Many people thought that Lucy was going to be a direct rip-off of Limitless, another film that involves the concept of unlocking the secrets of the mind. I haven’t seen Limitless, but from what I understand about it, Lucy takes quite a different direction. Whenever I hear arguments about a movie “ripping off” an earlier film, I notice that the people speaking about the similarities between the two flicks don’t understand the purpose and message of each individual work. There are only a few cases in which I find these arguments valid, and even then there are places where they fall through. With that in mind, let’s evaluate Lucy.
This movie is based on the idea that humans only use 10% of their brain, an old wives’ tale that has long been disproven, but I digress. Lucy, played by Scarlett Johansen, is a young lady who has been forced to work as a drug mule for the mob. She is surgically implanted with a package containing a new drug which leaks in transit, allowing the substance into into our heroine’s bloodstream. This allows Lucy to unlock parts of her brain that she has never had access to before, enabling her to peer into the minds and bodies of others and access electronics worldwide. Despite these newfound abilities, however, the drug starts taking its toll on her, and unless she takes action to prevent the effects from spreading, her body will literally tear itself apart. Lucy contacts Professor Norman, played by Morgan Freeman, an expert on the capacity of the human brain who Lucy believes will be able to help her survive. Meanwhile, the mob chases after Lucy for their lost product, and a cat-and-heavily-armed-mouse game begins.
I am very conflicted about Lucy because parts of the movie seemed so smart while others were completely ridiculous. Scarlett Johansen does a great job as the title character, even though her transition from a metropolitan young woman to a cold, calculating sociopath is a bit sudden. Despite the fact that the film is based on an urban legend, there are several intelligent dialogues between Johansen and Freeman’s characters, some of which even made me think about the way that we perceive time and space. In this sense, I felt that the movie could be beneficial. I actually used my brain a few times while watching this film, something that is a nice surprise in the summer movie season. I’m sure that some of the topics brought up were ridiculous psuedoscience, but I’d take that over the braindead scripts from Transformers 4 and The Purge: Anarchy any day.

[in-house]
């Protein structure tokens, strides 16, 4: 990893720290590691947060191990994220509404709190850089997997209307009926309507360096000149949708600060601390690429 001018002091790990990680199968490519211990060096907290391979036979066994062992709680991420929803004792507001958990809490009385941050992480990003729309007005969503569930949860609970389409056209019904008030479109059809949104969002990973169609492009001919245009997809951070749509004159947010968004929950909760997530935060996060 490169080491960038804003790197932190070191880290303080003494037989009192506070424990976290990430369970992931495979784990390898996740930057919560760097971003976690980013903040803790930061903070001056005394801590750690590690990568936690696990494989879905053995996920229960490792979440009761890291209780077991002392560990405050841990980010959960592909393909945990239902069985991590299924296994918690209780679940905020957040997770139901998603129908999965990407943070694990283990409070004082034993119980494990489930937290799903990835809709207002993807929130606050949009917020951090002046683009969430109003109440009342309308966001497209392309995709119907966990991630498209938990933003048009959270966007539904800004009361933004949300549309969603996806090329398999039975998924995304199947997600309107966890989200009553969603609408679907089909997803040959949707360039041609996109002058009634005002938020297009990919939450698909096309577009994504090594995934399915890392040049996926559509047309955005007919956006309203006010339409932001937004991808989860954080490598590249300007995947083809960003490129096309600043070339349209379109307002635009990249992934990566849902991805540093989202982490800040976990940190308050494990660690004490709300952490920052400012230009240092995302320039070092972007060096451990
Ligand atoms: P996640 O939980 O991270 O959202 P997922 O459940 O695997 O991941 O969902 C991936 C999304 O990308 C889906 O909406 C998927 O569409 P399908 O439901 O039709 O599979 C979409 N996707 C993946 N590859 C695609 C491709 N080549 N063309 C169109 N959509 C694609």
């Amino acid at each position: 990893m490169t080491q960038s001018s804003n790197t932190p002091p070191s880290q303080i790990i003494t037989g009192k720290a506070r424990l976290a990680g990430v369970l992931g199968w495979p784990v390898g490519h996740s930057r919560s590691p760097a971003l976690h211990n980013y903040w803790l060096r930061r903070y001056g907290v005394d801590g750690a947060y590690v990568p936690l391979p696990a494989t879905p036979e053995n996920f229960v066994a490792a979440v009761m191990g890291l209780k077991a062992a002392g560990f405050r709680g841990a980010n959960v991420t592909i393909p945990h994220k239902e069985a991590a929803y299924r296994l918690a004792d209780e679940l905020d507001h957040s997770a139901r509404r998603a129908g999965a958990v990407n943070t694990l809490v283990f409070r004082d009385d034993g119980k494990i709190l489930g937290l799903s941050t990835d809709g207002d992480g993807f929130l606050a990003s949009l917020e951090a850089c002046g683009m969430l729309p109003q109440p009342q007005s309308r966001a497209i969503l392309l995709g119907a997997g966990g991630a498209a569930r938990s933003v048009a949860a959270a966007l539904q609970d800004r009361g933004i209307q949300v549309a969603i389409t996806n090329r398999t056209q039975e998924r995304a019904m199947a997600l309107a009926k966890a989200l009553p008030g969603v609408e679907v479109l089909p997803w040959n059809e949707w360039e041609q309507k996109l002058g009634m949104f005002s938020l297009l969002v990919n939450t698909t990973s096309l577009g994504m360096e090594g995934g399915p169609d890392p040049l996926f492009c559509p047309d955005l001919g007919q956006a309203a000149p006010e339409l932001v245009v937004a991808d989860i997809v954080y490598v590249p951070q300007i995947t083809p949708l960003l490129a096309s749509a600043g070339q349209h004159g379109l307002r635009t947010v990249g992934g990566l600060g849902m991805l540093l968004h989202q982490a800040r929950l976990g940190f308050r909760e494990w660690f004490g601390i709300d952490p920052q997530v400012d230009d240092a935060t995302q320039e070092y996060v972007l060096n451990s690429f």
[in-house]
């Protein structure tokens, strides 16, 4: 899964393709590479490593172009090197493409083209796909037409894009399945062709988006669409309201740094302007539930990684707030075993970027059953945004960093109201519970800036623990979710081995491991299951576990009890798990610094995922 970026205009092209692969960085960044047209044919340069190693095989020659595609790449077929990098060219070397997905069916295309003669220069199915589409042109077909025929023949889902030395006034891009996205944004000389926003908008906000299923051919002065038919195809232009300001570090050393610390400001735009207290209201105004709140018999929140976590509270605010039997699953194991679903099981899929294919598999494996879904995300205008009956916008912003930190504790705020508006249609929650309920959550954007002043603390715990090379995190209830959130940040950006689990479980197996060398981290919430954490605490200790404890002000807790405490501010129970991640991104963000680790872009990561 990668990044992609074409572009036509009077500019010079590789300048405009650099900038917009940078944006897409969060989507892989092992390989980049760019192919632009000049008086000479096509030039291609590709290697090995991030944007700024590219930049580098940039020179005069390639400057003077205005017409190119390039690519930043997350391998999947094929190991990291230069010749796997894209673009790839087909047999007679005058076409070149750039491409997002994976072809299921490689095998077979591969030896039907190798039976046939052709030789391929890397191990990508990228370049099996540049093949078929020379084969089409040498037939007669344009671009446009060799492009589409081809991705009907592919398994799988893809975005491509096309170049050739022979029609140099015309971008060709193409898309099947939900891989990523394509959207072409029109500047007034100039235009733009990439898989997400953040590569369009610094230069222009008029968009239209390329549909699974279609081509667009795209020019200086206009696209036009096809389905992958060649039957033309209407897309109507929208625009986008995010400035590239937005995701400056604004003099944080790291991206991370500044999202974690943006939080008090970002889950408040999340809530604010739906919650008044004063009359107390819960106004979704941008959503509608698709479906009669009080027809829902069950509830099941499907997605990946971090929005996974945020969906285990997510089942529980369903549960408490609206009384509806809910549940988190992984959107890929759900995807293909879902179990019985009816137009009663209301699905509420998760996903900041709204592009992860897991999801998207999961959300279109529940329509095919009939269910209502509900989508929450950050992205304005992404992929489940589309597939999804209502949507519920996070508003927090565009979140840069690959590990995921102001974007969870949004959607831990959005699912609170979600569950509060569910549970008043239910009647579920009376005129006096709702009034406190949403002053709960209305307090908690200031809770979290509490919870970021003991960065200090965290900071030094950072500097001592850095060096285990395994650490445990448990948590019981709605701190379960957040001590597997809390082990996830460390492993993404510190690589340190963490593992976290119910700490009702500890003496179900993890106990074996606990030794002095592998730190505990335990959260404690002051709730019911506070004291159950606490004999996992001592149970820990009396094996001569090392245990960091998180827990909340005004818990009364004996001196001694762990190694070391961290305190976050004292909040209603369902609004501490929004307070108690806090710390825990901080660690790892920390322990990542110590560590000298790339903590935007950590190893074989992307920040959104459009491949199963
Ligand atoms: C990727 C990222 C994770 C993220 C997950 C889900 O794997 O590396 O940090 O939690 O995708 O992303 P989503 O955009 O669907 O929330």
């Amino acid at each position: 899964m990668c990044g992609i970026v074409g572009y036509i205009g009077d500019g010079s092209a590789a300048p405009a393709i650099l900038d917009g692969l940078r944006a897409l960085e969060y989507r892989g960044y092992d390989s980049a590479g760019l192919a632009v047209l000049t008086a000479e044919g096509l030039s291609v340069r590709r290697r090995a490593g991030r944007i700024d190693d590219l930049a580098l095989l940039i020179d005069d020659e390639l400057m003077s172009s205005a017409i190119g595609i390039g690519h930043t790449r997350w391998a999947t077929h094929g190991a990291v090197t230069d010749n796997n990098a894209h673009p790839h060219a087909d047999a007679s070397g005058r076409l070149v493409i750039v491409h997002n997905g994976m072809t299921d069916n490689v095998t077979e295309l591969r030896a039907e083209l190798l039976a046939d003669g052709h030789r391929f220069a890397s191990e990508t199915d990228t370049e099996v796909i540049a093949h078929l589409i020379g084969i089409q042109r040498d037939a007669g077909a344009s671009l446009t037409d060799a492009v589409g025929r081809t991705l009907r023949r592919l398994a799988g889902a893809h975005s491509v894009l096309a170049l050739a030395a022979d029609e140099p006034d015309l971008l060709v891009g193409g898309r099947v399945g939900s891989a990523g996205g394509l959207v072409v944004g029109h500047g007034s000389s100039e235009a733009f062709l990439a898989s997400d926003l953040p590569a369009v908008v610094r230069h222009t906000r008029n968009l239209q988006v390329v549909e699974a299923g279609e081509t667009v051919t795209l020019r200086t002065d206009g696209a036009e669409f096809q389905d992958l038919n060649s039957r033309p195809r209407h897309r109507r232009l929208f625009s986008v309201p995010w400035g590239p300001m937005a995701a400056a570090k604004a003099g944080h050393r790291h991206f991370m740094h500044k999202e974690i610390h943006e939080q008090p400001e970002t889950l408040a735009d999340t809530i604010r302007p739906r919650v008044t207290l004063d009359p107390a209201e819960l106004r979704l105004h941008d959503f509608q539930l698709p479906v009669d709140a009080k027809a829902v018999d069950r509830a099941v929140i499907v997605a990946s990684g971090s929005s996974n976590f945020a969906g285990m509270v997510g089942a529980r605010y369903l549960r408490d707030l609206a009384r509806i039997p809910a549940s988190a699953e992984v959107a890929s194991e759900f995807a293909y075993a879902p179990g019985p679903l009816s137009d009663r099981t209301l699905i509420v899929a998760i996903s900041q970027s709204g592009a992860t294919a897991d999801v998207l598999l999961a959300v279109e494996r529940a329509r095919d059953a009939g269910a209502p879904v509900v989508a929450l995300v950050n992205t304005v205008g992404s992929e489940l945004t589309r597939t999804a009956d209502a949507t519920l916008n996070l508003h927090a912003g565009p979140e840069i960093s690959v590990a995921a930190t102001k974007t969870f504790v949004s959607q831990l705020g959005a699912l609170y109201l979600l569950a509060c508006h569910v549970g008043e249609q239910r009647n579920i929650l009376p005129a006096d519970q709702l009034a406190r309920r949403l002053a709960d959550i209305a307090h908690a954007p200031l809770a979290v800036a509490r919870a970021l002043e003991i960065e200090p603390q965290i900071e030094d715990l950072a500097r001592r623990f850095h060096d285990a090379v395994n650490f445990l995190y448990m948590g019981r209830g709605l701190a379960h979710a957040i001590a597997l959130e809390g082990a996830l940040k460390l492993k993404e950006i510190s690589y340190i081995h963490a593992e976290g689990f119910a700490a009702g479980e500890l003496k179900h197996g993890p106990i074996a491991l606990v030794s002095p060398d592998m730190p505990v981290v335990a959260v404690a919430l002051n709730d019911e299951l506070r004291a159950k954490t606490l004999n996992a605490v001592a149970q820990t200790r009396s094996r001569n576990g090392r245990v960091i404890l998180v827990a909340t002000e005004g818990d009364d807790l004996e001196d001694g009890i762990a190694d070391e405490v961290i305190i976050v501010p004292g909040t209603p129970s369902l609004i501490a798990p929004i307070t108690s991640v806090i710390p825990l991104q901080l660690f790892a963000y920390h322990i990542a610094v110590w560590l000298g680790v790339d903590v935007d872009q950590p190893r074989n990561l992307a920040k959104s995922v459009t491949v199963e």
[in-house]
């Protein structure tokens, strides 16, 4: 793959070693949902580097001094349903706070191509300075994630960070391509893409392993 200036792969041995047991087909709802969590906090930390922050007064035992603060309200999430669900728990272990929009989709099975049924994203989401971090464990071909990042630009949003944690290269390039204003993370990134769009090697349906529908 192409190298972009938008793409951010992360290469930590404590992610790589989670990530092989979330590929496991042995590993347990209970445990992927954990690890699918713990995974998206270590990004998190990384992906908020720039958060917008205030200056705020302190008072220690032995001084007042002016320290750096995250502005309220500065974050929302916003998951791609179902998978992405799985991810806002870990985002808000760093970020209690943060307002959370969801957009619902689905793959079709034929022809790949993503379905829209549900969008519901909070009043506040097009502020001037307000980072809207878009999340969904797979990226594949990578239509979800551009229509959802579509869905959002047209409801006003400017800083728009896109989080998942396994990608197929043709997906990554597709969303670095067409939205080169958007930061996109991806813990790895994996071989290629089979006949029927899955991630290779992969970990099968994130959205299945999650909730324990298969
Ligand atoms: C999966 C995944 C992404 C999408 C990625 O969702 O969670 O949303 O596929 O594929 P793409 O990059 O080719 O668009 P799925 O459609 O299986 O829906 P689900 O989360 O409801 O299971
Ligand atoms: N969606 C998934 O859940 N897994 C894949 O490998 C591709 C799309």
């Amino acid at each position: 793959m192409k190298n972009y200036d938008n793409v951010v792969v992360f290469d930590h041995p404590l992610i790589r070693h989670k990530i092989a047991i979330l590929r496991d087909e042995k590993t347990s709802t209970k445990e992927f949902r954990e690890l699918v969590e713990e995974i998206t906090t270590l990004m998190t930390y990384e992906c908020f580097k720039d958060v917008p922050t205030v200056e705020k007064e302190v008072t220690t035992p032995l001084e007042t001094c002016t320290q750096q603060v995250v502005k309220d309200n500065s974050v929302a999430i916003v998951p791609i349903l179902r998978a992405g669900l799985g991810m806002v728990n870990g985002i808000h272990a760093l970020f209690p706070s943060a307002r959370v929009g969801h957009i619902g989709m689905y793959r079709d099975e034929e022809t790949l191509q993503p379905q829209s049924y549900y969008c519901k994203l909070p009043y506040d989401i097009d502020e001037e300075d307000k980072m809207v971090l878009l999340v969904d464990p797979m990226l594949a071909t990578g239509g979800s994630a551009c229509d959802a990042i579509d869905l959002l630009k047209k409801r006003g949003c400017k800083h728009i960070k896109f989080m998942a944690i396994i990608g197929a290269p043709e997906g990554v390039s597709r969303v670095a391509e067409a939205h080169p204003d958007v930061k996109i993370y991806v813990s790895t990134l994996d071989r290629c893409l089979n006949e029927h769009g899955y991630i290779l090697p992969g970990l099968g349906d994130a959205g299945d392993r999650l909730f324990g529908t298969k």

It is for this reason that I was so upset by some of the other content in the movie. I already had to check my brain at the door with the 10% misnomer, which made me feel that I couldn’t trust any other “fact” presented in the film. I understand that this is a science fiction adventure, but I think that believability should still play some role in the movie. The way that the drug is killing Lucy seems like a plot point thrown in only to add some sense of urgency to the story, something that was needed since the main character is able to toss her opponents around like ragdolls. Half of the ideas presented seem creative while the other half seem idiotic. I appreciated the former, but I feel that this film could have been so much more if just a little bit more effort was put into the plot.
The direction and editing of this movie seemed… risky. Some parts worked wonderfully. All of the action scenes were very stylishly executed, and the CGI, as expected, was superb. However, I was a little bit confused as to some of the choices made throughout the film. For example, in the first twenty minutes of the movie, there are scenes spliced in of wild animals hunting and fornicating that had almost nothing to do with the rest of the film, and one of these sequences felt like I was just watching a Discovery Channel special. The film’s ending was a bit random and confusing, as well, although this may have been intentional to leave some things open to interpretation. There were many impressive points and many strange choices made. I definitely appreciate seeing filmmakers take some risks, but some of the things on display here just seemed like directorial fluff.
The plot, just like the “science” in the film, was a mixed bag. While I thought that Lucy was a compelling female take on Dr. Manhatten, some of the character’s choices in the movie were as unbelievable as her condition. The action and dialogue scenes were superb, but there were still many parts of the movie that could have been either left out or replaced with something more pertinent. It was still enjoyable for the most part; I just wish that a bit more care was put into the narrative.
I enjoyed Lucy. It’s a fun summer adventure, and at only one hour and thirty minutes, it didn’t take up too much of my time. It was a little bit too ambitious, but at least it was ambitious at all. Lucy isn’t the best film out right now, but if your friends are itching to see it this weekend, it won’t be the worst use of your cash.